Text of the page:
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Research article2021Peer reviewedOpen access

Subclinical nematode parasitism affects activity and rumination patterns in first-season grazing cattle

Hogberg, Niclas; Hessle, Anna; Lidfors, Lena; Baltrusis, Paulius; Claerebout, Edwin; Hoglund, Johan

Abstract

Sickness behaviour has been suggested as an applicable indicator for monitoring disease. Deviating feeding behaviour and activity can provide information about animals' health and welfare status. Recent advances in sensor technology enable monitoring of such behaviours and could potentially be utilized as an indicator of gastrointestinal nematode (GIN) infections. This study investigated activity and rumination patterns in first-season grazing steers exposed to subclinical infection levels of the GIN Ostertagia ostertagi and Cooperia oncophora. At turnout, animals were allocated to one of four experimental groups and were faced with "high" (H1, n = 15; H2, n = 17) or "low" (L1, n = 17; L2, n = 11) levels of parasite exposure by grazing in similar enclosures contaminated with overwintering third stage (13) GIN larvae. Animals in H1 and H2 (HP) received a 1:1 mix of approximately 10,000 0. ostertagi and C. oncophora L3 at turnout; whereas the animals in Ll and L2 (LP) were treated monthly with ivermectin. Activity and rumination patterns were monitored by fitting animals with leg- (IceQube) and neck-mounted (Heatime) sensors. BW was recorded every fortnight, whereas faecal and blood samples were examined every four weeks for nematode faecal egg count and serum pepsinogen concentrations (SPCs). There was an interaction effect of exposure level and period (P < 0.0001) on average lying daily time across the entire grazing time. A higher mean daily lying time (P = 0.0037) was found in HP compared with LP during the first 40 days on pasture. There was also interaction effects of treatment and day since turnout on rumination time (P < 0.0001) and rumination change (P = 0.0008). Also mean daily steps (P < 0.0001) and mean daily motion index (P < 0.0001) were markedly higher in HP during days 62-69, coinciding with peaking SPC in HP. Strongyle eggs were observed both in HP and LP from 31 days after turnout. Eggs per gram (EPG) differed between parasite exposure levels (P < 0.0001), with mean EPG remaining low in LP throughout the experiment. Similarly, an increase in SPC was observed (P < 0.0001), but only in HP where it peaked at day 56. In contrast, no difference in BW gain (BWG) (P = 0.78) between HP and LP was observed. In conclusion, this study shows that behavioural measurements monitored with sensors were affected even at low infection levels not affecting BWG. These combined results demonstrate the potential of automated behavioural recordings as a tool for detection of subclinical parasitism. (C) 2021 The Authors. Published by Elsevier B.V. on behalf of The Animal Consortium.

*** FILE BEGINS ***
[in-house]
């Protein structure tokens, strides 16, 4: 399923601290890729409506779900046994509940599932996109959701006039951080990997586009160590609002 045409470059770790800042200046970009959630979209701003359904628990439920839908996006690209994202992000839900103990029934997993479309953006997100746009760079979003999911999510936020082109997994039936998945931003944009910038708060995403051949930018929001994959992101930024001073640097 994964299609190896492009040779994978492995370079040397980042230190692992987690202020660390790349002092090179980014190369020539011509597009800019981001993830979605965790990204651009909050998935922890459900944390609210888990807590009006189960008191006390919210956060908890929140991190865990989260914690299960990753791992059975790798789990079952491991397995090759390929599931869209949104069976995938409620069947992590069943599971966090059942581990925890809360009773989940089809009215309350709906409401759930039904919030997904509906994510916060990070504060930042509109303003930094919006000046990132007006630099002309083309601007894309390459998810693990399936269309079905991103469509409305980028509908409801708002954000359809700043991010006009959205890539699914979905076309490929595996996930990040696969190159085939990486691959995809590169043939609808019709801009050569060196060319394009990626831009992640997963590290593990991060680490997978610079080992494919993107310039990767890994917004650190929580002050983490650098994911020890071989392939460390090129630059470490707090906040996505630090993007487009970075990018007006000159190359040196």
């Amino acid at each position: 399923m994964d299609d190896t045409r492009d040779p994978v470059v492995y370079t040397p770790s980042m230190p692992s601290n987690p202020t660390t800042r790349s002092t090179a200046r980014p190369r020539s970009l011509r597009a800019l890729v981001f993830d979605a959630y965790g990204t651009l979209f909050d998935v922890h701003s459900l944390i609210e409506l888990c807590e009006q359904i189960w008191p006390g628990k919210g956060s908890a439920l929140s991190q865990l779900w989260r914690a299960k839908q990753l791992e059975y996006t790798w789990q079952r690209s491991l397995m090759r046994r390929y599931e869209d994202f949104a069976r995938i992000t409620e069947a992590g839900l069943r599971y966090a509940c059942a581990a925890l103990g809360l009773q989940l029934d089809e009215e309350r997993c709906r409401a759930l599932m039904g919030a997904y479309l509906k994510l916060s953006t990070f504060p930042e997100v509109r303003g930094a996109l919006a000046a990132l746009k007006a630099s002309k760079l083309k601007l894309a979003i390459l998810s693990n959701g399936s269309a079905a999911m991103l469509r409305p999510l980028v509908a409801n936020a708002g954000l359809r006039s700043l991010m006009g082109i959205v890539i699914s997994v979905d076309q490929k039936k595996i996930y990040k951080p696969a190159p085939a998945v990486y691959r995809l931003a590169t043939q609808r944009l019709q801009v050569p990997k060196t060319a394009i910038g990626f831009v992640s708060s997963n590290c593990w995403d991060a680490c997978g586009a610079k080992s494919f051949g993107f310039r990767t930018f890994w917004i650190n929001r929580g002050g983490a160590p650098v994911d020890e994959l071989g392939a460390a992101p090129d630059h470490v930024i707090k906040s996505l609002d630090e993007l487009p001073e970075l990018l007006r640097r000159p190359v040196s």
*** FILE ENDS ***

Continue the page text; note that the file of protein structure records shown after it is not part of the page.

Keywords

Accelerometer; Behaviour; Gastrointestinal nematodes; Health monitoring; Sensor

Published in

Animal
2021, Volume: 15, number: 6, article number: 100237Publisher: ELSEVIER